With the recent reopening of Phase 1 construction in Washington and the eagerly awaited resumption of projects throughout the Pacific Northwest, we thought it might be helpful to provide a quick snapshot of the key regulatory guidance and tailored Miller Nash resources that employers in the build community may find most helpful as they prepare to return to work. This is, of course, not intended to cover everything employers will need to consider, but does address three key personnel-related topics where COVID-19 has impacted the construction industry thus far.

1. Workplace Safety. While we might not get entirely “past” the virus for some time, the pandemic’s arrival has given businesses a renewed reminder of the vital health and safety obligations at play in the workplace, and some new fundamentals that we expect to be around for some time to come. The initial focus was on (and still remains) educating the workforce on COVID-19 symptoms, requiring employees who are ill or symptomatic to stay home, promoting good hygiene and respiratory etiquette, and implementing increased cleaning and disinfectant protocols. That was later expanded to include physical distancing requirements, pre-shift health screenings, and, for some, specific additional PPE mandates. We expect that most of those requirements will remain in effect for some time and in some form for the coming months—even after shelter-in-place/stay home orders are relaxed, phased out, or lifted entirely.

As that effort begins, here are the most current resources that we think construction-related employers will want to consider in order to ensure workplace and project sites are safe and healthy environments for returning workers:

State of Washington:

State of Oregon:

2. New Employee Leave and Related Protections. There have long been protections for employees expressing concerns about legitimate workplace health or safety, and those remain in effect now and should be carefully heeded. The pre-existing and state-mandated paid sick leave and other potential leave protections also need to be made available to employees who are ill or caretakers for the ill, under a patchwork of federal, state and local laws. But the pandemic also brought brand new employee protections that employers must be prepared to comply with as they ramp back up, particularly because it may limit employers’ ability to require employees to return to work now, including:

  • The Families First Coronavirus Response Act (FFCRA) mandated new employer-paid leaves for certain COVID-19-related absences as needed from April 1, 2020 through December 31, 2020. This includes up to two weeks when an employee has been advised to self-quarantine, is symptomatic and seeking a diagnosis, or is needed to care for someone who has been quarantined. It also offers up to 12 weeks for an employee who is unable to work, or telework, because the employee has to care for a child whose school or regular place of care is closed due to COVID-19. This new obligation applies to all employers with less than 500 employees in the U.S. We have published a number of resources about this new law, including a quick-reference chart and an explanation of the Small Business Exception.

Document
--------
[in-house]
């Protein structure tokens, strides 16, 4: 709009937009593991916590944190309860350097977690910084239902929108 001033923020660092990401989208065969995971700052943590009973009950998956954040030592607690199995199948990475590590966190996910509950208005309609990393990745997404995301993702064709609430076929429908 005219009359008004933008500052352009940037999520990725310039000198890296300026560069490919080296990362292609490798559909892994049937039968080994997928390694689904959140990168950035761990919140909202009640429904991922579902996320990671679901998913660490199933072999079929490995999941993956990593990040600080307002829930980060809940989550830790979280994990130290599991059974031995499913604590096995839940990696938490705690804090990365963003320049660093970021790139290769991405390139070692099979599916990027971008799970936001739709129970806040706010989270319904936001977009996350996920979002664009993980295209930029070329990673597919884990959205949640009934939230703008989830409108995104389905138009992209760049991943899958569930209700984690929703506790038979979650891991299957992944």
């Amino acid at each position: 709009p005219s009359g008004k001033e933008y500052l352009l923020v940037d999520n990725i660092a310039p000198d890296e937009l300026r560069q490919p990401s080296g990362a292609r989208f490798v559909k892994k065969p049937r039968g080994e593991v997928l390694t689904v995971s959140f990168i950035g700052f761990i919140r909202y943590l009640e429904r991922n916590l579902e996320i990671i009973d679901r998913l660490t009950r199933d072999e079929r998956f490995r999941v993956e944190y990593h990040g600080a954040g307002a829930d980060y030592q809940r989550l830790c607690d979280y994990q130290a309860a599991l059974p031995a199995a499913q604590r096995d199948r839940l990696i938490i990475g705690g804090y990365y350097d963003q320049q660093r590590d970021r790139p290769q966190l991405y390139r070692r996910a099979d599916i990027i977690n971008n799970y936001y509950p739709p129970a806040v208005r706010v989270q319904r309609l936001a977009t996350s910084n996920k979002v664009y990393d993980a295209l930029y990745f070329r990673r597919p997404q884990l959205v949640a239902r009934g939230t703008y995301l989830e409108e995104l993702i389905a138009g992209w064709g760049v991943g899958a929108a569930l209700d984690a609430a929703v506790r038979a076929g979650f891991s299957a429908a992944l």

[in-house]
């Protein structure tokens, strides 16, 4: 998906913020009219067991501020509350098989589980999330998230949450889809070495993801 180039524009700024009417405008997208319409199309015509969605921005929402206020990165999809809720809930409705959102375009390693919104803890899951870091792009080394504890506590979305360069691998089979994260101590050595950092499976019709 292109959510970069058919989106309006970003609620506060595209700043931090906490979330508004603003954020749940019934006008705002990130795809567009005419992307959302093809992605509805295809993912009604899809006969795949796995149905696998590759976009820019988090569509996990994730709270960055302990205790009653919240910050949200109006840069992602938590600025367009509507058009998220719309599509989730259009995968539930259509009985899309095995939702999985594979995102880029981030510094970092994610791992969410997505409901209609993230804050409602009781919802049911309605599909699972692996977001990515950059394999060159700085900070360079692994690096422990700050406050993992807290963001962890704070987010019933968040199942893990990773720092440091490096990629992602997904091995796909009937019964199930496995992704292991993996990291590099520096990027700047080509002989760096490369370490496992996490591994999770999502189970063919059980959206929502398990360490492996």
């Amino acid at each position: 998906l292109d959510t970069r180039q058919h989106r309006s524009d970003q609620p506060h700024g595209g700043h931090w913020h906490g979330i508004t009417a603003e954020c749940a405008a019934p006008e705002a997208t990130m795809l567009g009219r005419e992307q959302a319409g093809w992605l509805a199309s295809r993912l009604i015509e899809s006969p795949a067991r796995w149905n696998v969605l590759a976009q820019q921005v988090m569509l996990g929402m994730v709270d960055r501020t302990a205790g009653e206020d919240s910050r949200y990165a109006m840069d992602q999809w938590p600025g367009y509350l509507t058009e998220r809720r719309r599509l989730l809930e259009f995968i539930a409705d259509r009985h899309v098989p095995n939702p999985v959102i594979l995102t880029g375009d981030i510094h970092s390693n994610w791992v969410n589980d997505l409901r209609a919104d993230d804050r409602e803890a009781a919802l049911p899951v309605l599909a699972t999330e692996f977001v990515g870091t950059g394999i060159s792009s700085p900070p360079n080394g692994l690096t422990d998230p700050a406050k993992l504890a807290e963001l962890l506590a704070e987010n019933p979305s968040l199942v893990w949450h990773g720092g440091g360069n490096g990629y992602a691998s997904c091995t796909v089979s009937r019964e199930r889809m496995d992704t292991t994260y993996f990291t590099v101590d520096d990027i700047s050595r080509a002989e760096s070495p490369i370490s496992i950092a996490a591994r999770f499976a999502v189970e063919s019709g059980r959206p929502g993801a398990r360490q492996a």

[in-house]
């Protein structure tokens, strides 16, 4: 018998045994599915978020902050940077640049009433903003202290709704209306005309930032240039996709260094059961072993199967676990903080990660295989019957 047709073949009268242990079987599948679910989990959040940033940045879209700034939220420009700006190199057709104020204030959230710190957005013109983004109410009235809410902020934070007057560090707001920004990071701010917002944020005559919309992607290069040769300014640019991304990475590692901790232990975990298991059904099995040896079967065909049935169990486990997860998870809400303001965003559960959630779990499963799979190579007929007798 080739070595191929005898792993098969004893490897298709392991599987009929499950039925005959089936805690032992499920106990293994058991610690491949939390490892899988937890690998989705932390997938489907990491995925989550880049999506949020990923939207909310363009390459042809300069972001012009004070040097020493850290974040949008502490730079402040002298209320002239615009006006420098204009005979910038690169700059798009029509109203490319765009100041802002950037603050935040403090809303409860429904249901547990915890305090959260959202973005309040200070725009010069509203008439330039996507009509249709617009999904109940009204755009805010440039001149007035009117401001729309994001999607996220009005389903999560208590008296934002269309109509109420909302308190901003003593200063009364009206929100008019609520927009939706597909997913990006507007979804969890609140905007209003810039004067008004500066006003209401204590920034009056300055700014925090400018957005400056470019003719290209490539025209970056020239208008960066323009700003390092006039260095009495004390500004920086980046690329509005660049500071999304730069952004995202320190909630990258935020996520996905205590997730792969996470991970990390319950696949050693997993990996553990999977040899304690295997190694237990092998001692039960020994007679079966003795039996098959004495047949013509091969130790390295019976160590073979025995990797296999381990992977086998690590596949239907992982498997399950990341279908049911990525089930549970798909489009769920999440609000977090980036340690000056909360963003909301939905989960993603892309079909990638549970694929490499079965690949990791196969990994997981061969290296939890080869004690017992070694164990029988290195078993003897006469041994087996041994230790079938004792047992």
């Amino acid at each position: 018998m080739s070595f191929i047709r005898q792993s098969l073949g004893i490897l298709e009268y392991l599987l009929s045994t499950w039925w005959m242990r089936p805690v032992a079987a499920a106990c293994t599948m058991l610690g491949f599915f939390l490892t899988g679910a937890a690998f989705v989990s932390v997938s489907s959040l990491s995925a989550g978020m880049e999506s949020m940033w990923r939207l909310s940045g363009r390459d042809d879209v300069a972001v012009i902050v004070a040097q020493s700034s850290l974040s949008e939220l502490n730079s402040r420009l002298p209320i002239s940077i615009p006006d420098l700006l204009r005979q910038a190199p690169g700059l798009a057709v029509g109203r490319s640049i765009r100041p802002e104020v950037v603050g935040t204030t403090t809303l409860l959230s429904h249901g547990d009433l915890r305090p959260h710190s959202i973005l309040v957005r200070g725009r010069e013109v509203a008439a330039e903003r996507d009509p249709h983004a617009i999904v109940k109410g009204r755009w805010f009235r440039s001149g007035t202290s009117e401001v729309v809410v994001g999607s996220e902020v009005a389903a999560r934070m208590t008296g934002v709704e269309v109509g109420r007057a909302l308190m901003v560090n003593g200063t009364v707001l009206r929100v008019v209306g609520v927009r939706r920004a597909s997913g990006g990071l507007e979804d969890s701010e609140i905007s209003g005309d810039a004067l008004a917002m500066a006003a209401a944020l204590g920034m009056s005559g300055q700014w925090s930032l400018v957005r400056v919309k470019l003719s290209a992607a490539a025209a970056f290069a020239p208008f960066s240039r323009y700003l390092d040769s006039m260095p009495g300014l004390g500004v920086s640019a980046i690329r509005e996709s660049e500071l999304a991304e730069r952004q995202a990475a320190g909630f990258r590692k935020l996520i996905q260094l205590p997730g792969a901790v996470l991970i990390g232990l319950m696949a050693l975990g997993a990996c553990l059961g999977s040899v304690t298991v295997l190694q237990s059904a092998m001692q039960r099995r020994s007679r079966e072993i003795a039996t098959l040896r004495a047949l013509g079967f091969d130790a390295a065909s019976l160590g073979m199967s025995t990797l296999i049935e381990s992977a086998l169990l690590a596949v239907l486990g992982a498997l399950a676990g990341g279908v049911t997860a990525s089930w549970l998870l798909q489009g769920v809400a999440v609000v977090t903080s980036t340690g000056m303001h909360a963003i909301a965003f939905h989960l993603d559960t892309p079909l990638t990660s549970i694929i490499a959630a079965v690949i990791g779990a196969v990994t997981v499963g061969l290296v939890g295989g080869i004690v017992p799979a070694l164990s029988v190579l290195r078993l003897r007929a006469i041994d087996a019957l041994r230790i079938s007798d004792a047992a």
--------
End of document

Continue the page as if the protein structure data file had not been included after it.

• Discrimination laws including the American’s With Disabilities Act (ADA) and its state counterparts, provide potential job-protected leave, telework entitlements, and/or other accommodations for employees with disabilities that make them uniquely vulnerable to, or may otherwise be triggered by, COVID-19, and also impose limits on employee health inquiries and mandate the privacy of employee health information, all of which may need to factor into planning as well. See our discussion on that with a link to the updated EEOC guidance on pandemic preparedness here and COVID-19 related FAQ here.
  • In Washington, a proclamation from the Governor mandates additional protections for employees who are considered to be at “high risk.” The protections include rights to potential additional job-protected leave and continued health insurance benefits. This proclamation is in effect until at least June 12, 2020. Here is our alert on that.

3. Employment-Related Cost-Recovery Options. While the FFCRA was the federal government’s initial national response, and provided immediate tax credits (including refunds) to offset the direct costs of the employer-funded paid leave mandate, it was followed up by the CARES Act, which brought about the most sweeping financial impact for employers. This includes, employee retention tax credits, payroll tax deferral options, as well as the Payroll Protection Program (PPP) loans, which may be subject to total forgiveness provided certain conditions are satisfied. While much of the guidance on these options is still being rolled out, here’s a snapshot of our resources, with links to the relevant guidance incorporated:

We hope this is a helpful compilation as employers engage in their own efforts to prepare to get back to work, whatever that may look like. Of course, this is just a small snapshot of the resources available on our website, so if you don’t see what you are looking for here, we encourage you to check out our COVID-19 landing page for more.

As always, please don’t hesitate to call us if you have questions or need further assistance. In the meantime, please be well!


Amy Robinson represents public and private employers throughout Washington and Oregon in a broad range of workplace-related issues. She skillfully handles matters for clients regarding wage-and-hour, leave laws, disability and accommodation, and complaints related to discrimination, retaliation, and harassment. Amy is adept at guiding employers through policy and handbook creation, crafting employment contracts, and various other agreements.